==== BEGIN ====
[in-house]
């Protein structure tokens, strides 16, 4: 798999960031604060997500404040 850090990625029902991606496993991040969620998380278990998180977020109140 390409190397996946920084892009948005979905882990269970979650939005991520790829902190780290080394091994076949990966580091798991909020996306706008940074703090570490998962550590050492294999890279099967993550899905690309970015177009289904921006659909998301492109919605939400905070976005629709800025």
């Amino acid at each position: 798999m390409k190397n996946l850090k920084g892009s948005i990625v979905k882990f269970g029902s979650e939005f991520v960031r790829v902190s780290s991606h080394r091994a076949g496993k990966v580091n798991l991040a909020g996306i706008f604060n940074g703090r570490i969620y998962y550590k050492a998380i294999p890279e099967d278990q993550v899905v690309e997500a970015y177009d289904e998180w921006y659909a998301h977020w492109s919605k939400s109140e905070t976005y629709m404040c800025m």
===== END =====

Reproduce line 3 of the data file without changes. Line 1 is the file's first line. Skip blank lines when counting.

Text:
């Amino acid at each position: 798999m390409k190397n996946l850090k920084g892009s948005i990625v979905k882990f269970g029902s979650e939005f991520v960031r790829v902190s780290s991606h080394r091994a076949g496993k990966v580091n798991l991040a909020g996306i706008f604060n940074g703090r570490i969620y998962y550590k050492a998380i294999p890279e099967d278990q993550v899905v690309e997500a970015y177009d289904e998180w921006y659909a998301h977020w492109s919605k939400s109140e905070t976005y629709m404040c800025m």